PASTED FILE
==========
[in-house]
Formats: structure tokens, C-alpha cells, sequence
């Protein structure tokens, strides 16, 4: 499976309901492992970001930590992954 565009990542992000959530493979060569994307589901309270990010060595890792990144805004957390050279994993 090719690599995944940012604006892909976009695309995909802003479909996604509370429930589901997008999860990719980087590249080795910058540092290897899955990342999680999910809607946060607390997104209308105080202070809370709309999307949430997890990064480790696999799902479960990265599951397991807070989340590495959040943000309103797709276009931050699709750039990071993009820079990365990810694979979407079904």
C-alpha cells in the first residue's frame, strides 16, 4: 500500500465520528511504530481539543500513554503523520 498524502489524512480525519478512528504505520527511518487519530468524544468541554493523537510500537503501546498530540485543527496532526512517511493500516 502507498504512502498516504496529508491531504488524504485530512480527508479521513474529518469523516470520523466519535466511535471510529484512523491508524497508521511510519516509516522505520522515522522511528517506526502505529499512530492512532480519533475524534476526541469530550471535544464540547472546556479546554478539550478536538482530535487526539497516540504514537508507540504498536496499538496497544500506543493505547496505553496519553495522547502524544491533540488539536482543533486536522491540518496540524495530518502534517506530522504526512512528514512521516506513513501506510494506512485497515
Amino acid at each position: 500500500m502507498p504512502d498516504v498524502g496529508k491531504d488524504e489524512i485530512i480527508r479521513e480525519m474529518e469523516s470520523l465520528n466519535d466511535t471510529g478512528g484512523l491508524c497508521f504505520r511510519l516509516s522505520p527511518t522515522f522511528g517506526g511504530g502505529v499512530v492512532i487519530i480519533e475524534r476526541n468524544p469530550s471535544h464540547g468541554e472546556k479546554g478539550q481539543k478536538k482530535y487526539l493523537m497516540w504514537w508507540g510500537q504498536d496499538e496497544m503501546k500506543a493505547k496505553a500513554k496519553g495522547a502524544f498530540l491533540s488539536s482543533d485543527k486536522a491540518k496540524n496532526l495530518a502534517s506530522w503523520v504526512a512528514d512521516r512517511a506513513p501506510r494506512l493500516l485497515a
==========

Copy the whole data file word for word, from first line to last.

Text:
[in-house]
Formats: structure tokens, C-alpha cells, sequence
């Protein structure tokens, strides 16, 4: 499976309901492992970001930590992954 565009990542992000959530493979060569994307589901309270990010060595890792990144805004957390050279994993 090719690599995944940012604006892909976009695309995909802003479909996604509370429930589901997008999860990719980087590249080795910058540092290897899955990342999680999910809607946060607390997104209308105080202070809370709309999307949430997890990064480790696999799902479960990265599951397991807070989340590495959040943000309103797709276009931050699709750039990071993009820079990365990810694979979407079904």
C-alpha cells in the first residue's frame, strides 16, 4: 500500500465520528511504530481539543500513554503523520 498524502489524512480525519478512528504505520527511518487519530468524544468541554493523537510500537503501546498530540485543527496532526512517511493500516 502507498504512502498516504496529508491531504488524504485530512480527508479521513474529518469523516470520523466519535466511535471510529484512523491508524497508521511510519516509516522505520522515522522511528517506526502505529499512530492512532480519533475524534476526541469530550471535544464540547472546556479546554478539550478536538482530535487526539497516540504514537508507540504498536496499538496497544500506543493505547496505553496519553495522547502524544491533540488539536482543533486536522491540518496540524495530518502534517506530522504526512512528514512521516506513513501506510494506512485497515
Amino acid at each position: 500500500m502507498p504512502d498516504v498524502g496529508k491531504d488524504e489524512i485530512i480527508r479521513e480525519m474529518e469523516s470520523l465520528n466519535d466511535t471510529g478512528g484512523l491508524c497508521f504505520r511510519l516509516s522505520p527511518t522515522f522511528g517506526g511504530g502505529v499512530v492512532i487519530i480519533e475524534r476526541n468524544p469530550s471535544h464540547g468541554e472546556k479546554g478539550q481539543k478536538k482530535y487526539l493523537m497516540w504514537w508507540g510500537q504498536d496499538e496497544m503501546k500506543a493505547k496505553a500513554k496519553g495522547a502524544f498530540l491533540s488539536s482543533d485543527k486536522a491540518k496540524n496532526l495530518a502534517s506530522w503523520v504526512a512528514d512521516r512517511a506513513p501506510r494506512l493500516l485497515a